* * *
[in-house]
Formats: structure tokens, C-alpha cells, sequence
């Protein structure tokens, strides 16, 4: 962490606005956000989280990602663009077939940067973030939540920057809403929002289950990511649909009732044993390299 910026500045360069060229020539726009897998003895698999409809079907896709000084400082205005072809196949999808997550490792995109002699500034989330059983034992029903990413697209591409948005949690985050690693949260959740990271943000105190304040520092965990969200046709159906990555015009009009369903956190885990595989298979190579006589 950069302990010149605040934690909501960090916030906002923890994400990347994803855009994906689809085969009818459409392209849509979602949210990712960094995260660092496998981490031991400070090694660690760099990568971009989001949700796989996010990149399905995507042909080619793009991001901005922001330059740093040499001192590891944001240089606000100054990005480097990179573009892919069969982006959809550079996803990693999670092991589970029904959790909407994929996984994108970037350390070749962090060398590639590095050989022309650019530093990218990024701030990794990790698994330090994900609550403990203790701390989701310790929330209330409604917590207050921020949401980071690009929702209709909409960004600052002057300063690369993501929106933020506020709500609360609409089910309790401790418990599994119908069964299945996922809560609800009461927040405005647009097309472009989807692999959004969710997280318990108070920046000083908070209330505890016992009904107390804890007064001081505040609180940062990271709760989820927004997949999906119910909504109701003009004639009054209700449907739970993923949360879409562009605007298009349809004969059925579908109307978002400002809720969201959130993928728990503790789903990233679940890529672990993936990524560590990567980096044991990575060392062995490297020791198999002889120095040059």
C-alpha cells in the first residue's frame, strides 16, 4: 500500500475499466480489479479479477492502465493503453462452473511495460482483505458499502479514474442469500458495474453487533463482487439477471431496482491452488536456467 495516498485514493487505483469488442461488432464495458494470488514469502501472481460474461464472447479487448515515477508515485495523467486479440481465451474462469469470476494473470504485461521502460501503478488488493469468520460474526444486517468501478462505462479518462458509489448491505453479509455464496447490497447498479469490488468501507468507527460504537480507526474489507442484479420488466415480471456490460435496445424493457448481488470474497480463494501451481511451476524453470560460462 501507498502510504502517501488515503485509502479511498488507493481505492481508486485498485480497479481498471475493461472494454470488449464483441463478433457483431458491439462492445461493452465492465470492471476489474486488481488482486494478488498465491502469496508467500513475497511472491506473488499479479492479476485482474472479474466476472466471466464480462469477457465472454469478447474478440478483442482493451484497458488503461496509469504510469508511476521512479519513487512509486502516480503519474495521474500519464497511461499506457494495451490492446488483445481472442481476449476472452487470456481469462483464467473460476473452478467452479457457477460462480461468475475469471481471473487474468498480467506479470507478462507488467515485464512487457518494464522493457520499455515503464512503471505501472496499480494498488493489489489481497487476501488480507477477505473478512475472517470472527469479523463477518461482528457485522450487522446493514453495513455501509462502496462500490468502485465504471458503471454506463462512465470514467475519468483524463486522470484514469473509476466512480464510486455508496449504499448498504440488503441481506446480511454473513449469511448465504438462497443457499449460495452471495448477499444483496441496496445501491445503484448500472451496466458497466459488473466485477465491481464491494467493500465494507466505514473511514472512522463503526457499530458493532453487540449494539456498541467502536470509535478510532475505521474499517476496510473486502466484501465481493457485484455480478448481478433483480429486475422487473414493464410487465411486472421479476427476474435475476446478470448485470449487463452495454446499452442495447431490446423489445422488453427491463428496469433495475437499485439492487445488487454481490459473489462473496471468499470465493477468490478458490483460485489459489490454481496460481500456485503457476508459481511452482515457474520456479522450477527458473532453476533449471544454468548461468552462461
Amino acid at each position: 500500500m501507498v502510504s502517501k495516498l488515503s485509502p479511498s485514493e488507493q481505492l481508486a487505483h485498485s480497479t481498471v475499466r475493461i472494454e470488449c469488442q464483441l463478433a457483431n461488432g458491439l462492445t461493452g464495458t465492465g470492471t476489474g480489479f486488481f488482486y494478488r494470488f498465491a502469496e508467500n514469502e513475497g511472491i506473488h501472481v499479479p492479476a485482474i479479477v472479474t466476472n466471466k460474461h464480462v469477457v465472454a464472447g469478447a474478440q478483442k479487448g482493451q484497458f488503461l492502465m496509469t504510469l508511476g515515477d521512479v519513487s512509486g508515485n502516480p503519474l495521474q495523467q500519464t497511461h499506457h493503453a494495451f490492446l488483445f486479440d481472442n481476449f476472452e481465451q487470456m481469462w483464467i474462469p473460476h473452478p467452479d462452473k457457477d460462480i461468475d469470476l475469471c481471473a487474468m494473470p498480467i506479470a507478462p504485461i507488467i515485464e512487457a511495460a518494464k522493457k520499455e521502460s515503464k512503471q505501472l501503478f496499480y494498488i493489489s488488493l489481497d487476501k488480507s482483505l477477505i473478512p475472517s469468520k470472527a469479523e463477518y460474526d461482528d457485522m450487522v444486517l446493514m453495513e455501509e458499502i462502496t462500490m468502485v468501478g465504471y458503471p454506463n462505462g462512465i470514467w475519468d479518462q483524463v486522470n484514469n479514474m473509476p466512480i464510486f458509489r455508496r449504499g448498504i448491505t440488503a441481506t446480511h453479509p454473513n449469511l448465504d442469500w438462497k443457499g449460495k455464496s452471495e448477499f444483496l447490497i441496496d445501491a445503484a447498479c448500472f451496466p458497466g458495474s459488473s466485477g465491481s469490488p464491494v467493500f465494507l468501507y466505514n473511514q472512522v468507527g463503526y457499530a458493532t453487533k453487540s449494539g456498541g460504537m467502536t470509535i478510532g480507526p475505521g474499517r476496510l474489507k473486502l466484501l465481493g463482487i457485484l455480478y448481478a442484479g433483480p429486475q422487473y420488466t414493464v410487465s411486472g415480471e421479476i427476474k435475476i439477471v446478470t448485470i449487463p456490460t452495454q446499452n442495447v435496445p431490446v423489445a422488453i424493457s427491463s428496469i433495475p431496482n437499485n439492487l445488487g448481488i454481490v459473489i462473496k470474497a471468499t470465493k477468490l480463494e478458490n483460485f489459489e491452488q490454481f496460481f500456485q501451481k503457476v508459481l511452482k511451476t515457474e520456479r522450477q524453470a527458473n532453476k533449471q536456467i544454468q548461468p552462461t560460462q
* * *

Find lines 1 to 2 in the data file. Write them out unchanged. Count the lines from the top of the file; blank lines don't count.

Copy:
[in-house]
Formats: structure tokens, C-alpha cells, sequence